Friday, December 26, 2008
165.Pangala and Bangla
Geneticists are studying variations in the human genome haplotypes to trace the evolution and migration of human beings across the continents. Similarly the words especially those antique words and place names that have remained with and migrated to different parts of the globe can be employed to trace the human migration trends. In the previous posts I have tried to demonstrate that some of the words like Tulu, Bantu, Mande, Kola, Mangala, Sira, Siri, etc are quite ancient and have migrated with human tribes from the original cradle of human civilization namely the Africa.
The Pangala is one more such place names that can be added to this list of antique words.
Pangala is a village on the northern bank of rivulet Pangala in Udupi Taluk and can be encountered on the coastal NH 17 while travelling from Mangalore to Udupi..The village name Pangala has been cited in specific Tulu paD-danas suggesting the historical significance of this place in the evolution of Tulunadu.
The Tulu Nighantu provides that the word Pangala means a portion or share, possibly suggesting that it could be a segment of land given as a share.
Alternately, the word can be analyzed as pa+ang+ala. The 'angala' (now means, a courtyard) must have been originally an open area ('ang') by the side of a river ('ala') as already discussed in some previous posts. Then “Pāngala” represents an stretch of an area by the riverside. The prefix 'pa-' possibly represents water or river as discussed in some of the previous posts.
A word obviously related to Pangala is Bangal(a), Bangla or Bengal. The word is attributed to deltaic region of eastern India where Himalayan River Ganga debouches into the Bay of Bengal. The word Bangla apparently is an equivalent of Pangala with transition of consonants p.> b. The meaning of a riverside or watery land is also applicable to Bengal as is to Pangala.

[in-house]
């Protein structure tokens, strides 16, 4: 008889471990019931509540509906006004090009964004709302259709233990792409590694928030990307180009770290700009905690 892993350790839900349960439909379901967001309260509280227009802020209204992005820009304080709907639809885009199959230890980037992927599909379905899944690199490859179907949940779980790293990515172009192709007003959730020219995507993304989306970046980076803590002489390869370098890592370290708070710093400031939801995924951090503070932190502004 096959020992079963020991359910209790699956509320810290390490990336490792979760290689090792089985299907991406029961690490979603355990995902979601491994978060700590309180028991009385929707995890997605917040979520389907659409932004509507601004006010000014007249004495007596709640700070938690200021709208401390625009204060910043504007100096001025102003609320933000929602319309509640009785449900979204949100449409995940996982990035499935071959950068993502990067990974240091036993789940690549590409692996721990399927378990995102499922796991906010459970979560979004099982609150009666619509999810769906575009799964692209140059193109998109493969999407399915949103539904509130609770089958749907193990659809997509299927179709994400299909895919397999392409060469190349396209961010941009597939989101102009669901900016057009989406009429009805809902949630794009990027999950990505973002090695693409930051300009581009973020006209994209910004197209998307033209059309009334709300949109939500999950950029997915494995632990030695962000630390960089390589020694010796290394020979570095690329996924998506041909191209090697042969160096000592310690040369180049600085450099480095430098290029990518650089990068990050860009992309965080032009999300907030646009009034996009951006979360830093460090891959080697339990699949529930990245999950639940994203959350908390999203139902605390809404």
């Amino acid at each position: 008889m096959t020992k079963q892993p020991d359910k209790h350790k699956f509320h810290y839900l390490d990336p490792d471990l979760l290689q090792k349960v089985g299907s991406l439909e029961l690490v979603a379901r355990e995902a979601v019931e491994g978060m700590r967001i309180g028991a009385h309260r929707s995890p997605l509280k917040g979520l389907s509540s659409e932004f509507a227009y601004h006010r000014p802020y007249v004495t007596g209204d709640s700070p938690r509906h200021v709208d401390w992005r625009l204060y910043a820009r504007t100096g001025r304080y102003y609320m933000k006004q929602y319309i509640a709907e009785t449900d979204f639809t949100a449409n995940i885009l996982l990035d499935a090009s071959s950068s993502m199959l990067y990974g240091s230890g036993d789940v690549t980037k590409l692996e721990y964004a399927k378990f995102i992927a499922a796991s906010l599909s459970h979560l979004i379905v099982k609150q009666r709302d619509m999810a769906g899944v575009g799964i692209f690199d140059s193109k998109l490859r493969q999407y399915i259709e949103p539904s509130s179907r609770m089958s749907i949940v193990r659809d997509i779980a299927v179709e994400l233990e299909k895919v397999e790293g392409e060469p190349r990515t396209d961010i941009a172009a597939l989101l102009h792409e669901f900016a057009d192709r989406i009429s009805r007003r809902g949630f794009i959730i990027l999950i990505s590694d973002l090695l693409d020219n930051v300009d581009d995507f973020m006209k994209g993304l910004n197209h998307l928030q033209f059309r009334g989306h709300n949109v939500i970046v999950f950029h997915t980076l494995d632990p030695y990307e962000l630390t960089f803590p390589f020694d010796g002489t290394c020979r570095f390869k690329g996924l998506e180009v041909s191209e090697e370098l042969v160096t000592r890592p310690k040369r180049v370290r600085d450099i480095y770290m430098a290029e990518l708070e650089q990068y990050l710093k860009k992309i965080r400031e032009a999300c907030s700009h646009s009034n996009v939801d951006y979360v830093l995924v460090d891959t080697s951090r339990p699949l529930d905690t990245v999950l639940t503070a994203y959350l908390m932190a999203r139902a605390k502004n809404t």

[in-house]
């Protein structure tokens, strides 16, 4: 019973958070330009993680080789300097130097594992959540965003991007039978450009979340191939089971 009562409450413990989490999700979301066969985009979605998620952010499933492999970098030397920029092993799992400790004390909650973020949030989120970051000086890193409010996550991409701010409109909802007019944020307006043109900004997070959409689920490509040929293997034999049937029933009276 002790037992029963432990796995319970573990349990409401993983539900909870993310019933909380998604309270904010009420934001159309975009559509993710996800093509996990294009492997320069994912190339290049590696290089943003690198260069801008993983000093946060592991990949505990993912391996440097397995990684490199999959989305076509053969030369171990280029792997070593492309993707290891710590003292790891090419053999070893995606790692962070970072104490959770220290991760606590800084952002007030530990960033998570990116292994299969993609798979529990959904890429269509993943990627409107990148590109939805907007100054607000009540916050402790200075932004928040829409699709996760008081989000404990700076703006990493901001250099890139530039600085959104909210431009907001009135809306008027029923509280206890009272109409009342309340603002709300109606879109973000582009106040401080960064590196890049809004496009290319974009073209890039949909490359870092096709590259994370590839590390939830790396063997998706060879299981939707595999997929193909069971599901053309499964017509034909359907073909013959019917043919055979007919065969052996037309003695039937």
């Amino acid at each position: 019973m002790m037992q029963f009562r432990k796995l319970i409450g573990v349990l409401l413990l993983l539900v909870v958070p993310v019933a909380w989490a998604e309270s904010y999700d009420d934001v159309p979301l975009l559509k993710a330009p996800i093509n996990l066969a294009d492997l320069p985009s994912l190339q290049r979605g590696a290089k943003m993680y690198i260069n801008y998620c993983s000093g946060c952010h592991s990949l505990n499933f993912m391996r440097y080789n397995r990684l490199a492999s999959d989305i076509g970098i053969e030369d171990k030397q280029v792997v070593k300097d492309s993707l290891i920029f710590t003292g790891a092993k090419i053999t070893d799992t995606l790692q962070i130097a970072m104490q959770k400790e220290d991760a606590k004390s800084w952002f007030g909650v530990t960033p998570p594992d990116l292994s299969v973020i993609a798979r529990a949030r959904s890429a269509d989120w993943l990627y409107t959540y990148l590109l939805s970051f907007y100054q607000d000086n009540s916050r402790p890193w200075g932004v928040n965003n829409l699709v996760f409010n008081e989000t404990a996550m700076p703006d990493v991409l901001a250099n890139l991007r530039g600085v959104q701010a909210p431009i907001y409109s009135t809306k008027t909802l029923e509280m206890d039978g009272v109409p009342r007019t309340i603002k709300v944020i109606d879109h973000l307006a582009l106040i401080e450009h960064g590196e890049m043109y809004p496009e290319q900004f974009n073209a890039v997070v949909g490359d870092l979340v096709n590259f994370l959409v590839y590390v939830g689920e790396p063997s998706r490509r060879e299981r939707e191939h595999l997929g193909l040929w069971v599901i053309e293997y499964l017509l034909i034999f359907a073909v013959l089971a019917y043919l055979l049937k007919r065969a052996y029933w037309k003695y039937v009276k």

A search in the web provides interesting antiquity aspects of Pangala. We find that 'Pangala' villages exist in Angola and Congo regions of Africa. Similarly, Pangala can be found in Srilanka and Indonesia. It seems that the word Pangala has travelled to different regions along with the migrating human tribes in the remote past.
It would be interesting if persons having knowledge of these global Pangala villages explain us the meaning of this word in their present local languages.
Books for Reference
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- Se'erige. Ed:Dr K.Chinnapa Gowda.Madipu Prakashana,Mangalagangotri,2000.
- Studies in Tuluva History and Culture.by Dr P Gururaja Bhat (1975).Milagres College,Kallinapur,Udupi.
- Taulava Sanskriti by Dr.B.A.Viveka Rai, Sahyadri Prakashana,Mysore 1977
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- TuLu NighanTu. (Editor in Chief: Dr U.P.Upadhyaya, Govinda Pai Research Centre,Udupi. Six volumes. 1988 to 1997
- Tulu Patero-A Philology & Grammar of Tulu Language by Budhananda Shivalli.2004.Mandira Prakashana Mangalore. p.317. (The book is in Tulu Language using Kannada script)
- TuLunadina ShasanagaLa Sanskritika Adhyayana. By Shaila T. Verma (2002) Jnanodaya Prakashana,Bangalore, p.304.(Kannada)
- Tuluvala Baliyendre. Compiled by N.A.Sheenappa Hegde,Polali,Sri Devi Prakashana,Parkala,1929/1999
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